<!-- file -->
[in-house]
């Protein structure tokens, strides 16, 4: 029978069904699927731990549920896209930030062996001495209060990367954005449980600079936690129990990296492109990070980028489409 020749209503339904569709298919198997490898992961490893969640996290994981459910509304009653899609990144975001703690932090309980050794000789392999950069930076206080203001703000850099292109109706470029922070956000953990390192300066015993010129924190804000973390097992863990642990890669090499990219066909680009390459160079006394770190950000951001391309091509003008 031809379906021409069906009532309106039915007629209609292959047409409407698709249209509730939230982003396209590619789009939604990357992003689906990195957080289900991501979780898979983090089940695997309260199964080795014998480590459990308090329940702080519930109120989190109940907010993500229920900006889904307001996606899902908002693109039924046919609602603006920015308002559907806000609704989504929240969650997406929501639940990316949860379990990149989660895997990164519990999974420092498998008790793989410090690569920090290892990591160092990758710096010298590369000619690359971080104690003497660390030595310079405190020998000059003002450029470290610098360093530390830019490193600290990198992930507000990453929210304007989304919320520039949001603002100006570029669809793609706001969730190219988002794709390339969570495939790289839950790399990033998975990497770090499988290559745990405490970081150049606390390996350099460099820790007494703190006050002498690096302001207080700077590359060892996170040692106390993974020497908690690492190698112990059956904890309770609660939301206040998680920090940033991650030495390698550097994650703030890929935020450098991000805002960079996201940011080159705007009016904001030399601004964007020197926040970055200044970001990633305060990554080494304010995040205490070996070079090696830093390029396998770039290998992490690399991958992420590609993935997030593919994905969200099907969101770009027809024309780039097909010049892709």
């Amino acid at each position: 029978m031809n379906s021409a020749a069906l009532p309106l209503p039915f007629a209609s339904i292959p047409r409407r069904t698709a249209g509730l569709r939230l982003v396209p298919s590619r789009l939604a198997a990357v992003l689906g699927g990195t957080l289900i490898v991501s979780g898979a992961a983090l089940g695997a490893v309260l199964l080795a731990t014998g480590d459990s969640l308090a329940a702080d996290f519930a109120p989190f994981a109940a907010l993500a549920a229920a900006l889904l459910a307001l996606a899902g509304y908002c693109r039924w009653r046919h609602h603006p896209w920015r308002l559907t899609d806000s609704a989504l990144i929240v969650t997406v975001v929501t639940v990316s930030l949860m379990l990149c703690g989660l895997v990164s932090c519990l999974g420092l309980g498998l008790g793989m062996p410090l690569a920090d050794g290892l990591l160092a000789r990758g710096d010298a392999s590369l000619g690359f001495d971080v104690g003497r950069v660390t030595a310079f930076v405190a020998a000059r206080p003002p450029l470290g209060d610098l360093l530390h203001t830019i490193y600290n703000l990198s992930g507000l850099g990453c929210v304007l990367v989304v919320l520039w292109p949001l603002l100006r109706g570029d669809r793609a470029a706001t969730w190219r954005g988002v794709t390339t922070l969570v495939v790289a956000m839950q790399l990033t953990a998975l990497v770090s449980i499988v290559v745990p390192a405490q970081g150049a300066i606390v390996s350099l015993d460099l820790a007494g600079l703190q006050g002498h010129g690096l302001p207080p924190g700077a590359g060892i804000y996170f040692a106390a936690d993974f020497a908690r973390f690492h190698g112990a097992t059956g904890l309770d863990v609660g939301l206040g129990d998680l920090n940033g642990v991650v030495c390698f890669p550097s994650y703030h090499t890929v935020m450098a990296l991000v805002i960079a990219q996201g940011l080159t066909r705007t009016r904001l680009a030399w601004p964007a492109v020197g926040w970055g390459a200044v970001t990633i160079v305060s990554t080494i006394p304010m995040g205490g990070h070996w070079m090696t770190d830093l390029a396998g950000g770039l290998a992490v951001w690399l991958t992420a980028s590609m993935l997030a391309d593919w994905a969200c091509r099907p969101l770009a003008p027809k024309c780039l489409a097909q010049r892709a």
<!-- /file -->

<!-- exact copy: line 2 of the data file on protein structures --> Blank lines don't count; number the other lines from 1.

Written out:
């Protein structure tokens, strides 16, 4: 029978069904699927731990549920896209930030062996001495209060990367954005449980600079936690129990990296492109990070980028489409 020749209503339904569709298919198997490898992961490893969640996290994981459910509304009653899609990144975001703690932090309980050794000789392999950069930076206080203001703000850099292109109706470029922070956000953990390192300066015993010129924190804000973390097992863990642990890669090499990219066909680009390459160079006394770190950000951001391309091509003008 031809379906021409069906009532309106039915007629209609292959047409409407698709249209509730939230982003396209590619789009939604990357992003689906990195957080289900991501979780898979983090089940695997309260199964080795014998480590459990308090329940702080519930109120989190109940907010993500229920900006889904307001996606899902908002693109039924046919609602603006920015308002559907806000609704989504929240969650997406929501639940990316949860379990990149989660895997990164519990999974420092498998008790793989410090690569920090290892990591160092990758710096010298590369000619690359971080104690003497660390030595310079405190020998000059003002450029470290610098360093530390830019490193600290990198992930507000990453929210304007989304919320520039949001603002100006570029669809793609706001969730190219988002794709390339969570495939790289839950790399990033998975990497770090499988290559745990405490970081150049606390390996350099460099820790007494703190006050002498690096302001207080700077590359060892996170040692106390993974020497908690690492190698112990059956904890309770609660939301206040998680920090940033991650030495390698550097994650703030890929935020450098991000805002960079996201940011080159705007009016904001030399601004964007020197926040970055200044970001990633305060990554080494304010995040205490070996070079090696830093390029396998770039290998992490690399991958992420590609993935997030593919994905969200099907969101770009027809024309780039097909010049892709």